Does the library world squash public dissent?

In Waiting for Batgirl, Andy Woodworth laments the lack of compelling library blogging. Woodworth implies that most library blogging is pretty bland, primary because few of us are willing to be publicly critical of our organizations and/or of the profession. He goes on to write:

I also believe that the library world doesn’t handle honest portrayals of the work place very well. Public dissent is considered gauche in a profession that proudly supports the societal provocateurs, miscreants, and iconoclasts but wants to keep discontent in-house.

Clearly, Woodworth’s sentiments struck a chord with many librarians, as the blog post was tweeted and retweeted steadily over the last few days, mostly by folks who agreed with Woodworth’s dismal view of the profession’s tolerance for dissent:

 

 

Obviously, there are librarians who have suffered career repurcussions from speaking out in ways that are critical of the profession or of specific organizations. But it is hard to know how widespread the phenomena is. Is there a pattern that indicates a real systemic, cultural problem or are there simply many troubling idosyncratic stories that defy generalization? Is the “library world” even a meaningful agentic construct?

I think those are important questions (and hope many of you will respond in the comments), but the sociologist in me knows that “if men (sic) define situations as real, they are real in their consequences.” In other words, we have a problem. Some significant number of bright, creative, passionate librarians feel constrained in talking and writing honestly about their concerns and criticisms of the profession and of particular workplace policies and situations. That can only mean that there are valuable voices and ideas that are missing from the conversations.

So, how can we as leaders encourage healthy, honest, public conversations about our profession — the good, the bad, and the ugly? And where exactly is the line between unprofessional trash-talking and healthy, thoughtful critical dissent? Those of you who are afraid to speak out, what would have to change for you to feel safe making your thoughts known? And how do issues of race, class, gender, sexuality and other dimensions of difference and power play into this?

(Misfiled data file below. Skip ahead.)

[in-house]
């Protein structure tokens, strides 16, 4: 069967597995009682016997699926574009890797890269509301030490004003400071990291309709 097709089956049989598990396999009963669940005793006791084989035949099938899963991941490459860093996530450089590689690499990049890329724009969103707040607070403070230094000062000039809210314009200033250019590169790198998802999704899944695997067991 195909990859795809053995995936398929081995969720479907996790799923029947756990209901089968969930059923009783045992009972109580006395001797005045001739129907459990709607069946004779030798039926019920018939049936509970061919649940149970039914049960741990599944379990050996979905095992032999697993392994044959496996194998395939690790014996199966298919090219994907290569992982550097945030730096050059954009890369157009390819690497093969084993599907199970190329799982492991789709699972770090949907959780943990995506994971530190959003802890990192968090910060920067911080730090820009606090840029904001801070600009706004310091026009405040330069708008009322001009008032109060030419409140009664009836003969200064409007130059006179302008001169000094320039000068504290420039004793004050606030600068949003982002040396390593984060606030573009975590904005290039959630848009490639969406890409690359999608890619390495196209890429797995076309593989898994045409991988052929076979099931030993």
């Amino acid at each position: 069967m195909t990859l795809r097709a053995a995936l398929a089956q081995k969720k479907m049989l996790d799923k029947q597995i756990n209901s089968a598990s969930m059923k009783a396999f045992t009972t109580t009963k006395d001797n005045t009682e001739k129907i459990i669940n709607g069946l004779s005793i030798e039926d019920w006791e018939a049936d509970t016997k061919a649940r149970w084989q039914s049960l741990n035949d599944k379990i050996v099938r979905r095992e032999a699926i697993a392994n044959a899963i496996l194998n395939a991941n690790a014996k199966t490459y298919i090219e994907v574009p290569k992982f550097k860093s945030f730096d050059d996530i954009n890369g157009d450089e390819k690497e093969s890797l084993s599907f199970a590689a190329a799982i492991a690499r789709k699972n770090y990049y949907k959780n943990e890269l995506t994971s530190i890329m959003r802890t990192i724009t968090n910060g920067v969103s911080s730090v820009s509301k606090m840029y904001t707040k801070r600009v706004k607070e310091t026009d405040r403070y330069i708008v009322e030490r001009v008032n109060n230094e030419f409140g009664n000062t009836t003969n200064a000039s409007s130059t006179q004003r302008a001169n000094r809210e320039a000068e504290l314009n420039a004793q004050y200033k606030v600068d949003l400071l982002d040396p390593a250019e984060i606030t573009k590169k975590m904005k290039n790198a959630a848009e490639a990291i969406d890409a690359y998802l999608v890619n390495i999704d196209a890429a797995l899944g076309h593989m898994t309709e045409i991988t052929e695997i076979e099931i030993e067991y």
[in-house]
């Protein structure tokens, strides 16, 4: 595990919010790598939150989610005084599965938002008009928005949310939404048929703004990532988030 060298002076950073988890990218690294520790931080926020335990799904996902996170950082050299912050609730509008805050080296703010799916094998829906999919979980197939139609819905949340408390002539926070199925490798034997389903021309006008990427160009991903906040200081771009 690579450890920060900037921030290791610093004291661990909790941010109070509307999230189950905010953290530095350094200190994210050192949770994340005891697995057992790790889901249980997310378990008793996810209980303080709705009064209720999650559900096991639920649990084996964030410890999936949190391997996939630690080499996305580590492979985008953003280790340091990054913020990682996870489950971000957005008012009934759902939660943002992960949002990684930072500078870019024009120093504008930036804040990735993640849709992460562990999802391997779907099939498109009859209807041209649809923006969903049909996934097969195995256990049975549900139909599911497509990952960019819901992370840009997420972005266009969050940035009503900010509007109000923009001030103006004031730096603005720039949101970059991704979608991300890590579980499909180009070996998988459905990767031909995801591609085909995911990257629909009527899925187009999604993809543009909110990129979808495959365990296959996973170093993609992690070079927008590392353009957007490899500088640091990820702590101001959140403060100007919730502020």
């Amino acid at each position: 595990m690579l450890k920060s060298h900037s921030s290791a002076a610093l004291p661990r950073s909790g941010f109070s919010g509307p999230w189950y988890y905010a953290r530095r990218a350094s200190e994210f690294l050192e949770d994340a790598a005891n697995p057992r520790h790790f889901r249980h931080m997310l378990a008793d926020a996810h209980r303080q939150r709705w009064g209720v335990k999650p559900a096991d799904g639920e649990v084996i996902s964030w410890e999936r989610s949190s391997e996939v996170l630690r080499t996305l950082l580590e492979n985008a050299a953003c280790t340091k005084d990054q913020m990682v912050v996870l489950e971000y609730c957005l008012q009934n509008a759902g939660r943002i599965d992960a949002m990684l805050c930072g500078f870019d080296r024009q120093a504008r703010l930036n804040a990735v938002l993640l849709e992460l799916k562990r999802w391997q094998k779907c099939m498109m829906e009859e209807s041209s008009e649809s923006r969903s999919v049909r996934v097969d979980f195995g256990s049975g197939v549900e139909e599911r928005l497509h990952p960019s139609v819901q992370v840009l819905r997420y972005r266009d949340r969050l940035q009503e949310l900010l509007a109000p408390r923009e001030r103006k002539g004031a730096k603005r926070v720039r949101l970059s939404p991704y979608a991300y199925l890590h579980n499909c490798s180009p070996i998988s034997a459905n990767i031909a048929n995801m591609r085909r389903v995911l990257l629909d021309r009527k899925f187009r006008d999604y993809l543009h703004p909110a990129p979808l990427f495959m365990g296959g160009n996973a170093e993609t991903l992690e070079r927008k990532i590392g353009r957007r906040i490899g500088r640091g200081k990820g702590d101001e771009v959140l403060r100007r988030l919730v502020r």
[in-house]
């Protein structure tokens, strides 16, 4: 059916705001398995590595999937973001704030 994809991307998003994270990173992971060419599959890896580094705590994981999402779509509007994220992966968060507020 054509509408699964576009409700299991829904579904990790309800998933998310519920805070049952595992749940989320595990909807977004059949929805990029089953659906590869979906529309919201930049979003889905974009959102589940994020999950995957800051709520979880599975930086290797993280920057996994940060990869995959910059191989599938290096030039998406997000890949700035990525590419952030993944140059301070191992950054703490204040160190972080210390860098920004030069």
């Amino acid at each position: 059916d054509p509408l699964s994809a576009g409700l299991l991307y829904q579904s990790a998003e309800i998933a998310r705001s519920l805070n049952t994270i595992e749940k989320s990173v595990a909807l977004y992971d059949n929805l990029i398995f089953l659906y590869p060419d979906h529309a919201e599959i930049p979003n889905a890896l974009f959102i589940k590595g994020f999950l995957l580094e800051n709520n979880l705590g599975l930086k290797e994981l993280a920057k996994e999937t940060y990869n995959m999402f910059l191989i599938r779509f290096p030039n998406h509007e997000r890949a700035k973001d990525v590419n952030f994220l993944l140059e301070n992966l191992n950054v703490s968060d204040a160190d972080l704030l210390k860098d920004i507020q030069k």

These are not rhetorical questions. I joined Taiga, and agreed to be on the steering committee, because I wanted to try to leverage the Taiga platform to engage the library community writ large on issues that matter. I think Woodworth’s post has raised one of those issues, and I hope you all will engage with us on it. Dissent welcome — I promise!

7/11/13: Edited to add: Comments from any and all interested parties are welcome and encouraged. No need to be a Taiga member or an AUL/AD type. In fact, I personally would rather hear from non-AULs (no offense to my dear AUL colleagues, but let’s not talk amongst ourselves, OK?).

7/13/13: Edited to add:

I encourage you all to read the 3 excellent posts by the Library Loon that followed this one:

Silencing, librarianship, and gender: A preface

Silencing, librarianship and gender: How to find the silenced

Silencing, librarianship, and gender: what is silencing

 

AUL for Public Services, Stanford University Libraries

Posted in Leadership Tagged with: ,
30 comments on “Does the library world squash public dissent?
  1. I haven’t suffered any career repercussions in the library field (touch wood) but I did encounter this in my pre-library life.

    On one hand, I understand how a library might want to control the messaging around a particular incident to ensure that correct information is being disseminated through an official channel. On the other hand, that idea seems at cross purposes to an organization and a profession that claims to support intellectual freedom, curiosity and collaboration.

    What would have to change for me to feel safe? I think feeling that I would be supported by the organization regardless of the outcome. Feeling like any honest critique from the higher-ups has to do with my argument, not who I am as a person and what I represent.

    I think it would also take a more serious commitment to diversity in thought and representation, not just to the diversity of our library collections. Changing that might mean giving more voice to paraprofessionals or library staff who, for whatever reason, haven’t had the privilege of obtaining the MLIS degree. We could broaden the makeup of our profession if we really wanted to; handing out Spectrum scholarships shouldn’t be the only avenue available.

    • Chris Bourg says:

      Cecily-thanks for such great comments.
      Your comment (and the Loon’s post below) have me thinking that it is important for leaders to help folks understand the often subtle difference between speaking out as individual (which means say whatever the hell you want, no repercusions), and speaking for the institution. And the Loon’s point admonition “do not discourage or punish the open expression of anger or frustration, especially while it is still small and remediable” is really important. Leaders need thick skin and patience.